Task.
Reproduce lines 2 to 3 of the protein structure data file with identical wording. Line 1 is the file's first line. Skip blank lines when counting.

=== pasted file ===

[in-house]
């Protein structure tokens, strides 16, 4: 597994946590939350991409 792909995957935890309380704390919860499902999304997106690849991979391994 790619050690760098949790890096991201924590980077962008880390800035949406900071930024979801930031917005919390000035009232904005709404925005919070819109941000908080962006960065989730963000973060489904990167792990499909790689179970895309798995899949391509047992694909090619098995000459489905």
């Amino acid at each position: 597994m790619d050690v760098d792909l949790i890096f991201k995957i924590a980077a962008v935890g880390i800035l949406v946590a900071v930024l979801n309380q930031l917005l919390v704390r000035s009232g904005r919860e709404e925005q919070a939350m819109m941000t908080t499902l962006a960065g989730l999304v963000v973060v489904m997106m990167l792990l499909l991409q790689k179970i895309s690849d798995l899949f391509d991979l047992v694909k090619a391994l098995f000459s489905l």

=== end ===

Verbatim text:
């Protein structure tokens, strides 16, 4: 597994946590939350991409 792909995957935890309380704390919860499902999304997106690849991979391994 790619050690760098949790890096991201924590980077962008880390800035949406900071930024979801930031917005919390000035009232904005709404925005919070819109941000908080962006960065989730963000973060489904990167792990499909790689179970895309798995899949391509047992694909090619098995000459489905």
């Amino acid at each position: 597994m790619d050690v760098d792909l949790i890096f991201k995957i924590a980077a962008v935890g880390i800035l949406v946590a900071v930024l979801n309380q930031l917005l919390v704390r000035s009232g904005r919860e709404e925005q919070a939350m819109m941000t908080t499902l962006a960065g989730l999304v963000v973060v489904m997106m990167l792990l499909l991409q790689k179970i895309s690849d798995l899949f391509d991979l047992v694909k090619a391994l098995f000459s489905l």